Most importantly, we invested in our most valuable resource: our teachers and school staff. In Lambeth, Labour embraced these reforms, whilst also ensuring we ran our services competently. For example, there is now a place at school for every child who wants one, for the fifth year running. This is in stark contrast to the 500 children who found themselves without an offer of a school place when a Tory-Lib Dem coalition last ran Lambeth. We have consolidated partnerships between our schools, within clusters, working across schools, supporting each other and sharing good practice. Our schools have worked tirelessly and have succeeded in raising attainment, for all our children, at all levels, giving our children a bright future and teaching them to love learning. A lifelong lesson for our children of which our teachers can be rightly proud.

But this imminent threat to our schools’ funding places Lambeth’s hard-fought success in jeopardy. The new formula punishes Lambeth schools for being successful. Schools are already facing increased pressures after seven years of Tory-led government (5 years propped up in coalition by the Lib Dems): ask any head teacher or chair of governors, and they will tell you their budgets are already squeezed. And now with this unnecessary and unfair cut in schools’ funding, the future is bleak. Schools are worried about redundancies, less equipment and fewer learning resources, class sizes and the funding of additional assistance for vulnerable children. Please be in no doubt: significantly less money will be following your child into school under this government.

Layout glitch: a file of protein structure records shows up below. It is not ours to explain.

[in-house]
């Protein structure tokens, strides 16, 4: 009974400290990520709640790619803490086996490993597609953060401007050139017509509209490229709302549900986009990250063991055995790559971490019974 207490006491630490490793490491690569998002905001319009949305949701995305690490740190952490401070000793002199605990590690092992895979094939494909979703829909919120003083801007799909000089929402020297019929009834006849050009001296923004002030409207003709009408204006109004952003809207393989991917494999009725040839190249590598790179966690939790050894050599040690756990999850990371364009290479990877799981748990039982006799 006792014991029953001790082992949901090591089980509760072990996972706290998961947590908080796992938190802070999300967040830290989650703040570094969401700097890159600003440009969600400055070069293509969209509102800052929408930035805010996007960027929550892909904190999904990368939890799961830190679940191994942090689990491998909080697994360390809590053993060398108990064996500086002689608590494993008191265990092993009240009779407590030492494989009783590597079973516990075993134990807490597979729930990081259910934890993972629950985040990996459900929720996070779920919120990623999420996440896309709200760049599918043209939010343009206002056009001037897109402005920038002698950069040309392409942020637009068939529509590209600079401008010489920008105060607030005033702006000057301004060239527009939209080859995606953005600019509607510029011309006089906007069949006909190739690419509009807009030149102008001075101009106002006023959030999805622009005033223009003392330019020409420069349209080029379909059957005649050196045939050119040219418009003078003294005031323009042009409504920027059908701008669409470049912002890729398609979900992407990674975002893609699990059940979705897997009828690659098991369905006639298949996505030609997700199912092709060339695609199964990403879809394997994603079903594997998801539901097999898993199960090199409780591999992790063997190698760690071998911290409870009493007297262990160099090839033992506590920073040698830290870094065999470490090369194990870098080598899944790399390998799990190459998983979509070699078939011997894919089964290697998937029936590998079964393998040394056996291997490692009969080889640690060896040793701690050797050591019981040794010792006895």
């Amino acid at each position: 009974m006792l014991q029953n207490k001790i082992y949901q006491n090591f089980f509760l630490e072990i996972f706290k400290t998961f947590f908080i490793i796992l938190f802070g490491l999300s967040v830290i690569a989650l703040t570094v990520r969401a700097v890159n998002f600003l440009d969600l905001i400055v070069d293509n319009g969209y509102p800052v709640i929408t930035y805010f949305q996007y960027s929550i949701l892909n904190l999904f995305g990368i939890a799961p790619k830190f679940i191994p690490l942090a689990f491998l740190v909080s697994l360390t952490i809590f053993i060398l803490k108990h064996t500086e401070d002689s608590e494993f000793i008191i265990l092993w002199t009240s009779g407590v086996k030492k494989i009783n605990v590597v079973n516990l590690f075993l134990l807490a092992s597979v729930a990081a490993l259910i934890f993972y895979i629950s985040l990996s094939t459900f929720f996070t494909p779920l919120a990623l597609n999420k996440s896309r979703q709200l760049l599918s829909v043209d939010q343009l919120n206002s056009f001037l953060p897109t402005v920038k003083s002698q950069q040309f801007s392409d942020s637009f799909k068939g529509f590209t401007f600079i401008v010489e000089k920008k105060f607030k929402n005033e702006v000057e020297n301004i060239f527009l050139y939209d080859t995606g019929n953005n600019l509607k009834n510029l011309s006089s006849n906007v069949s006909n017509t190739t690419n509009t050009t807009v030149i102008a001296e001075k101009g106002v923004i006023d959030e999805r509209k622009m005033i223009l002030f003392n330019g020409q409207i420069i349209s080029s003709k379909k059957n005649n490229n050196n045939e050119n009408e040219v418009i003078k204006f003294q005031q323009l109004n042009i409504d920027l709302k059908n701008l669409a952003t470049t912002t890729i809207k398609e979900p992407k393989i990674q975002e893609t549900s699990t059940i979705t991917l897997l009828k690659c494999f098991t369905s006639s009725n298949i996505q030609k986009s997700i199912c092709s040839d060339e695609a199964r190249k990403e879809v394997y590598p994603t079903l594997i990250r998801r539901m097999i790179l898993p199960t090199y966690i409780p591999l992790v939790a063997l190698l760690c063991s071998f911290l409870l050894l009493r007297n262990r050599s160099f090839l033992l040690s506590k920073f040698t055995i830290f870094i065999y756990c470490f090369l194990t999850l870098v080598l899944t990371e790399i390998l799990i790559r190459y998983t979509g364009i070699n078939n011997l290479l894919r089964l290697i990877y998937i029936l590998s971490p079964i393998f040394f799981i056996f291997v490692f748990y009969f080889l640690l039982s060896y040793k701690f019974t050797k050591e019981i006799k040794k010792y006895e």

Lambeth Labour utterly opposes these cuts. Last April, when the initial proposals were introduced, we launched our education campaign. Since then we have delivered thousands of leaflets, gained over 800 signatures for our petition (which can be found here) and highlighted the issue repeatedly at council meetings, as well as directly to the government. Parents and teachers have joined us in highlighting the real threat to our schools. Parents have set up a campaign group called Fair Funding for all Schools Lambeth. You can join their Facebook group and follow them on twitter @FairFundLambeth. We are joining them at a public forum bringing together parents, teachers, head teachers, governors, local politicians and residents to oppose these cuts: Wednesday 15 March at 7pm at Sunnyhhill Primary School, Sunnyhill Road, SW16 2UW. Cllr Lib Peck, Chuka Umanna MP, Helen Hayes MP and the general secretary of the NUT will be speaking alongside parents, teachers and governors. Please do come and raise your voice with ours.

Two weeks ago, Ashmole Primary School in my ward (and where I am proud to have previously served as a governor) won a London Evening Standard School Award for "Outstanding Achievement in Challenging Circumstances". This was fully deserved for their excellent work with children from a diversity of backgrounds and disadvantage, and demonstrates that our schools are first class. The award was given in person by Justine Greening, the Secretary of State for Education. Yet she wants to cut Ashmole’s budget by an estimated £600 per pupil, putting at risk precisely the work for which they were being given credit.

Children in Lambeth deserve better than these broken promises - they deserve the best possible future we can give them. It is time for the government to listen to the concerns being raised from across Lambeth as well as other parts of the country: we cannot allow our children’s future to be put at risk by these ill thought out and unfair funding cuts.